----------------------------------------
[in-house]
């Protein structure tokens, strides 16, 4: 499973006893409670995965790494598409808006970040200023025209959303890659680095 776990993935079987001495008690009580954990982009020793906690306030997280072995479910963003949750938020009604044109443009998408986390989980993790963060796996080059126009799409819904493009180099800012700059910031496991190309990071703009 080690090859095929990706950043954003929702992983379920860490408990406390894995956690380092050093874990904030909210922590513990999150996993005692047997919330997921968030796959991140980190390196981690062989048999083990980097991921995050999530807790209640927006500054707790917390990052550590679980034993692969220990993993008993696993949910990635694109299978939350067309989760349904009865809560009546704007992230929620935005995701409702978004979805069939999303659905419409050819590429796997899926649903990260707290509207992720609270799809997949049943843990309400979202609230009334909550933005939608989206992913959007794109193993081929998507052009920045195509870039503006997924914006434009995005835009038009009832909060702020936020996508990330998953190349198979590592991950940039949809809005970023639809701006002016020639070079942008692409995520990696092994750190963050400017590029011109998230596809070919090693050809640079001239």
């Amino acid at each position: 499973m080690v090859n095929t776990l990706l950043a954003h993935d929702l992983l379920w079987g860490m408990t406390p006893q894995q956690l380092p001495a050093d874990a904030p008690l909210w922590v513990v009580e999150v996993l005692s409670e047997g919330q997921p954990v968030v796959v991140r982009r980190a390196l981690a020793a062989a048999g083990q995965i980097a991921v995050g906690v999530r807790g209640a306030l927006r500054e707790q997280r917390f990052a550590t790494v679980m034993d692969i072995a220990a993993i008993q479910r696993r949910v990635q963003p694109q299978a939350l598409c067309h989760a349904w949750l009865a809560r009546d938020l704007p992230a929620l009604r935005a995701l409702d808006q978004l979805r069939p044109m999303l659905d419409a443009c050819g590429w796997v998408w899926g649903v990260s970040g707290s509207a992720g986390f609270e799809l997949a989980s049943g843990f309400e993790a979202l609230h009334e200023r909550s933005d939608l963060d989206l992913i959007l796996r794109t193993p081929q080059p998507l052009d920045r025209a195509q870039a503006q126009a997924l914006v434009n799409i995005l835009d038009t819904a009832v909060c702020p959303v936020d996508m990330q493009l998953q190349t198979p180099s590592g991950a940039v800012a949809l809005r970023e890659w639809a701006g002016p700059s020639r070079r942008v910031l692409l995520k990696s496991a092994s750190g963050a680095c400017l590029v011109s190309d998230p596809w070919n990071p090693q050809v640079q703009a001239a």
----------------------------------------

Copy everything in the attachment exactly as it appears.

[in-house]
């Protein structure tokens, strides 16, 4: 499973006893409670995965790494598409808006970040200023025209959303890659680095 776990993935079987001495008690009580954990982009020793906690306030997280072995479910963003949750938020009604044109443009998408986390989980993790963060796996080059126009799409819904493009180099800012700059910031496991190309990071703009 080690090859095929990706950043954003929702992983379920860490408990406390894995956690380092050093874990904030909210922590513990999150996993005692047997919330997921968030796959991140980190390196981690062989048999083990980097991921995050999530807790209640927006500054707790917390990052550590679980034993692969220990993993008993696993949910990635694109299978939350067309989760349904009865809560009546704007992230929620935005995701409702978004979805069939999303659905419409050819590429796997899926649903990260707290509207992720609270799809997949049943843990309400979202609230009334909550933005939608989206992913959007794109193993081929998507052009920045195509870039503006997924914006434009995005835009038009009832909060702020936020996508990330998953190349198979590592991950940039949809809005970023639809701006002016020639070079942008692409995520990696092994750190963050400017590029011109998230596809070919090693050809640079001239």
């Amino acid at each position: 499973m080690v090859n095929t776990l990706l950043a954003h993935d929702l992983l379920w079987g860490m408990t406390p006893q894995q956690l380092p001495a050093d874990a904030p008690l909210w922590v513990v009580e999150v996993l005692s409670e047997g919330q997921p954990v968030v796959v991140r982009r980190a390196l981690a020793a062989a048999g083990q995965i980097a991921v995050g906690v999530r807790g209640a306030l927006r500054e707790q997280r917390f990052a550590t790494v679980m034993d692969i072995a220990a993993i008993q479910r696993r949910v990635q963003p694109q299978a939350l598409c067309h989760a349904w949750l009865a809560r009546d938020l704007p992230a929620l009604r935005a995701l409702d808006q978004l979805r069939p044109m999303l659905d419409a443009c050819g590429w796997v998408w899926g649903v990260s970040g707290s509207a992720g986390f609270e799809l997949a989980s049943g843990f309400e993790a979202l609230h009334e200023r909550s933005d939608l963060d989206l992913i959007l796996r794109t193993p081929q080059p998507l052009d920045r025209a195509q870039a503006q126009a997924l914006v434009n799409i995005l835009d038009t819904a009832v909060c702020p959303v936020d996508m990330q493009l998953q190349t198979p180099s590592g991950a940039v800012a949809l809005r970023e890659w639809a701006g002016p700059s020639r070079r942008v910031l692409l995520k990696s496991a092994s750190g963050a680095c400017l590029v011109s190309d998230p596809w070919n990071p090693q050809v640079q703009a001239a």